On February 23rd, 1868, W. E. B. Du Bois was born. Du Bois was a sociologist, historian, and civil rights activist born in Massachusetts, USA.
The first African-American to earn a doctorate from Harvard, Du Bois was the founder and leader of the Niagara movement from 1905. He was also the first editor of the NAACP’s monthly magazine, which he named The Crisis. By 1920, its circulation exceeded 100,000.
Between 1915 and 1916, some leaders of the NAACP tried to oust Du Bois from his editorial position of the magazine due to the inflammatory nature of many of his articles. Alas, Du Bois prevailed.
Du Bois’ was an active supporter of equality and civil rights for African Americans. Interestingly, he extended his support to the simultaneous women’s suffrage movement, although rarely vocalised it due to their rejection of his own movement.
Some of his famous works include:
- The Souls of Black Folk (1903)
- The Negro (1915)
- Black Reconstruction in America (1935)
One famous quote of Du Bois’, and one of great relevance to modern politics is as follows:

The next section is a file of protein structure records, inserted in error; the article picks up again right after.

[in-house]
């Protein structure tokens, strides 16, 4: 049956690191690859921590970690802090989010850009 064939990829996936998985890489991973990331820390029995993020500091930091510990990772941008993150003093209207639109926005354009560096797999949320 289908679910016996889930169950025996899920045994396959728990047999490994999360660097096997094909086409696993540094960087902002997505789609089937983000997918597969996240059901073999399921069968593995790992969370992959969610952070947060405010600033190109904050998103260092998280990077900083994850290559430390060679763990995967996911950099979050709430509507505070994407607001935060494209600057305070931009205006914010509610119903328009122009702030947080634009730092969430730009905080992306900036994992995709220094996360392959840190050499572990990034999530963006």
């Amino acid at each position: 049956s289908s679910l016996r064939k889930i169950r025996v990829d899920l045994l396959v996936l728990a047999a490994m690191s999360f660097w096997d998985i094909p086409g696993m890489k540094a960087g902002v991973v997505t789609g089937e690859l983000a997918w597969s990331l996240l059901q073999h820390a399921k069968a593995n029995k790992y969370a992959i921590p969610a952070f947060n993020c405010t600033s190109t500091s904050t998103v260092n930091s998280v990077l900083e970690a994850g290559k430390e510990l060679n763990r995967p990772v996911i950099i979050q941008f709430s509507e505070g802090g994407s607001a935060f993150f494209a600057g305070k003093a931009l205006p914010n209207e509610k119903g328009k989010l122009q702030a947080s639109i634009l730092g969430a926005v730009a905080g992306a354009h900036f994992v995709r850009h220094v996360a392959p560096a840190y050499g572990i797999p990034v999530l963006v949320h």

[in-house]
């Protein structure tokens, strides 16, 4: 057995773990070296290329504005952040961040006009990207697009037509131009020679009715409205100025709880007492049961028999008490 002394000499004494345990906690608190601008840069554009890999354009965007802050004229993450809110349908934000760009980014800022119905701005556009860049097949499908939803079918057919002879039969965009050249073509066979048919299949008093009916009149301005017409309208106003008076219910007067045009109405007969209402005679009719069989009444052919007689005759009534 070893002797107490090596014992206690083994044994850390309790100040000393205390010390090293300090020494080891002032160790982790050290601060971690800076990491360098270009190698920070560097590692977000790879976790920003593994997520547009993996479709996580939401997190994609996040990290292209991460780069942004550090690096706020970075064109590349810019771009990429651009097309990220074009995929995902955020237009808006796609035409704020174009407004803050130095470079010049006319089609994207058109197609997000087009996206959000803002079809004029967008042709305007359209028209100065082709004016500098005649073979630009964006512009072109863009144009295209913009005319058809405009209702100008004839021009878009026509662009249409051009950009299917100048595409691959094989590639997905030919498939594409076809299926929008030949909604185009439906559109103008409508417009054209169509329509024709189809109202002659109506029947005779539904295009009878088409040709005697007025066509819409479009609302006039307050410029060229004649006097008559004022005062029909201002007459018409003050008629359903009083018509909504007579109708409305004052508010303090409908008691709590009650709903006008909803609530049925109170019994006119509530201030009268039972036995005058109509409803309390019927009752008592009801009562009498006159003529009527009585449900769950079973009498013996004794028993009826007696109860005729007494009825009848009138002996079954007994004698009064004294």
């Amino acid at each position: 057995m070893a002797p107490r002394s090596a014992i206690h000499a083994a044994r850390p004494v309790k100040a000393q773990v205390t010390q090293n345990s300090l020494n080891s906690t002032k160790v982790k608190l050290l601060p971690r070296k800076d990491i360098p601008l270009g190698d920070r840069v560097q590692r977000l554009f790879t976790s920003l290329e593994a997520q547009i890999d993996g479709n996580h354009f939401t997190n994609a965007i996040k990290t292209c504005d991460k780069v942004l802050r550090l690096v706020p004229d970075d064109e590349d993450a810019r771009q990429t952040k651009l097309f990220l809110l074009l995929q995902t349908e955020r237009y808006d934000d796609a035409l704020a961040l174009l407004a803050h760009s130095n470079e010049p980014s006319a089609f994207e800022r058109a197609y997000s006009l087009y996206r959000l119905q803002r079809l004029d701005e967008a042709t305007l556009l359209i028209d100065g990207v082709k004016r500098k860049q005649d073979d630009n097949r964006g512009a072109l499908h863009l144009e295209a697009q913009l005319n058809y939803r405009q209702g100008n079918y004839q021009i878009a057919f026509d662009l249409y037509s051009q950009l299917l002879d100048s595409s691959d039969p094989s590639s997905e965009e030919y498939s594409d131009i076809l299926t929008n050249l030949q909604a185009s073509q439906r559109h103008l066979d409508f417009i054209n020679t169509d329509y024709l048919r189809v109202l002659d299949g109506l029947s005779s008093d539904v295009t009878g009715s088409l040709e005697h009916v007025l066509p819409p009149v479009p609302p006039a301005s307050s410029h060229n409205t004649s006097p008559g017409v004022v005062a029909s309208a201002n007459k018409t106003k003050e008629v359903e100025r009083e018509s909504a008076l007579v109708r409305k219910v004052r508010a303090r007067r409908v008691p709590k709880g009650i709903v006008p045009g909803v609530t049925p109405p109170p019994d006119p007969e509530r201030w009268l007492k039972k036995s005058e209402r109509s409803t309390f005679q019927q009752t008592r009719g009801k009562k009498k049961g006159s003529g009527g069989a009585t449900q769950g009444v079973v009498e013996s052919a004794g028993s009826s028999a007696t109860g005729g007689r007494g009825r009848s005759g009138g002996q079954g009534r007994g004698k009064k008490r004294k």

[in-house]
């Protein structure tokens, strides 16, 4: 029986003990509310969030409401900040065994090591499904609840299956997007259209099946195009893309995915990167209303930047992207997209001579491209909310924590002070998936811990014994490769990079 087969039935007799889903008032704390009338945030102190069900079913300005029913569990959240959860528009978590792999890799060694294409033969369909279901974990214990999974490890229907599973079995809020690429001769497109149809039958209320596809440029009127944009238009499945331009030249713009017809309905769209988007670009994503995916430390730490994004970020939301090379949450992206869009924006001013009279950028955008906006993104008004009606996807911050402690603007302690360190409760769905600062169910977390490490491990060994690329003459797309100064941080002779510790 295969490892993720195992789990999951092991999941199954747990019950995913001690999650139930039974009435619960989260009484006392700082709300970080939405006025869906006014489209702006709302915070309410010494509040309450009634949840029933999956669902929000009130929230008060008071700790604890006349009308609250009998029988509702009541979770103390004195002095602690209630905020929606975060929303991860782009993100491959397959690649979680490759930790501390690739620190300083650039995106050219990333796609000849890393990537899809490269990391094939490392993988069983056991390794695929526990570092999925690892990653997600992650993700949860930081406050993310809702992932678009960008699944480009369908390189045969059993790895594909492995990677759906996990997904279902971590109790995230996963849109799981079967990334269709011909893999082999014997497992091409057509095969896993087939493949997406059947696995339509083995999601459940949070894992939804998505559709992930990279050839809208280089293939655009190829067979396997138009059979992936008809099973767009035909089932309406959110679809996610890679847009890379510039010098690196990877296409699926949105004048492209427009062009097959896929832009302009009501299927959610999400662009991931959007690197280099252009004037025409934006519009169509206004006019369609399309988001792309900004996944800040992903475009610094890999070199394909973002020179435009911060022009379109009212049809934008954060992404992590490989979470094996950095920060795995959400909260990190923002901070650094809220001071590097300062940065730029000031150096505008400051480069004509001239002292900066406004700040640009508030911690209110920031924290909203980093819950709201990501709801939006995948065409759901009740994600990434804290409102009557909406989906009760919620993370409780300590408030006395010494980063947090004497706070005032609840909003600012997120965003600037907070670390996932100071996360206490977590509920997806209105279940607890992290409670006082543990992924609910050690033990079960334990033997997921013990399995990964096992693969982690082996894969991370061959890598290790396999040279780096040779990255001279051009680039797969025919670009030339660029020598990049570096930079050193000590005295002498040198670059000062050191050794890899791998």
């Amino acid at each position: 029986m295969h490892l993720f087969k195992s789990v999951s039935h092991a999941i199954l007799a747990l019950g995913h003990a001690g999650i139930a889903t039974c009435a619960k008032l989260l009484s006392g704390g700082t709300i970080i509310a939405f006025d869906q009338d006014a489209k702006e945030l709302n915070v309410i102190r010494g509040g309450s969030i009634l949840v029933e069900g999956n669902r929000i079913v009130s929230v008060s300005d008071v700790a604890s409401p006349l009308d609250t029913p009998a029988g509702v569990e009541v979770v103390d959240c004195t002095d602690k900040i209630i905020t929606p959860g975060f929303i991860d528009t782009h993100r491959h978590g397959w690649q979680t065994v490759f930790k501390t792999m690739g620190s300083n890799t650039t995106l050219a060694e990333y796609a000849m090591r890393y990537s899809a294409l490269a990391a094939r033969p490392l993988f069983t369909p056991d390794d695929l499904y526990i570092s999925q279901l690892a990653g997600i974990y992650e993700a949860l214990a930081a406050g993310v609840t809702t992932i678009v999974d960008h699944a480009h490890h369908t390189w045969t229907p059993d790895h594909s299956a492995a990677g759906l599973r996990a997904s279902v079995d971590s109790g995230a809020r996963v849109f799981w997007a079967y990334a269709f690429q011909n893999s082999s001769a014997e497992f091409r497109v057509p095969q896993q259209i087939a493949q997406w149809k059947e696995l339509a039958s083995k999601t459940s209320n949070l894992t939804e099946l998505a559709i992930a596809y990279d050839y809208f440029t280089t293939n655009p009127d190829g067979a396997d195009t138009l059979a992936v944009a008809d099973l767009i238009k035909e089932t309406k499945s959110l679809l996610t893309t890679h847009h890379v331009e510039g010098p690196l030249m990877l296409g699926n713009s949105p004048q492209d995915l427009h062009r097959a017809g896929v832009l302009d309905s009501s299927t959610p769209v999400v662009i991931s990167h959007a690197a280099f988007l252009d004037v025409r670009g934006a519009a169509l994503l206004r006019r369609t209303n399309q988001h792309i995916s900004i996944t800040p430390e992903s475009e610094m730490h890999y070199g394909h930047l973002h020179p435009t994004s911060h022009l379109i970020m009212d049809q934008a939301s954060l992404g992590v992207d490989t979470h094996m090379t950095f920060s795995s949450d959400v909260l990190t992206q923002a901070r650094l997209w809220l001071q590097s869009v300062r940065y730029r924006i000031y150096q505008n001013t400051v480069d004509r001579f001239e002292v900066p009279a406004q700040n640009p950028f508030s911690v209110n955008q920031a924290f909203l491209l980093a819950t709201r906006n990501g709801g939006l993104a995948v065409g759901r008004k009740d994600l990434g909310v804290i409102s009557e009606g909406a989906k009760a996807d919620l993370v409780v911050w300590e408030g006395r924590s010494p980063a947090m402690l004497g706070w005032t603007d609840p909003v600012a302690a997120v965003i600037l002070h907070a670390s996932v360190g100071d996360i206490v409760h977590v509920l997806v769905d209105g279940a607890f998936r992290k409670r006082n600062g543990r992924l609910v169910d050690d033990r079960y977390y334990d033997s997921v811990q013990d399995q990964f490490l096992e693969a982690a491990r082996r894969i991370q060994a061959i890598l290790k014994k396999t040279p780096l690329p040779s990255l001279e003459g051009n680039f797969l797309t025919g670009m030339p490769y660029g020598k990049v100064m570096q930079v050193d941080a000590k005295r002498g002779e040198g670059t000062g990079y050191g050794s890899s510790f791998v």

Either the United States will destroy ignorance or ignorance will destroy the United States.
The entire quote, in its original context:
“The school system in the country districts of the South is a disgrace and in few towns and cities are Negro schools what they ought to be. We want the national government to step in and wipe out illiteracy in the South. Either the United States will destroy ignorance or ignorance will destroy the United States. And when we call for education we mean real education. We believe in work. We ourselves are workers, but work is not necessarily education. Education is the development of power and ideal. We want our children trained as intelligent human beings should be, and we will fight for all time against any proposal to educate black boys and girls simply as servants and underlings, or simply for the use of other people. They have a right to know, to think, to aspire.“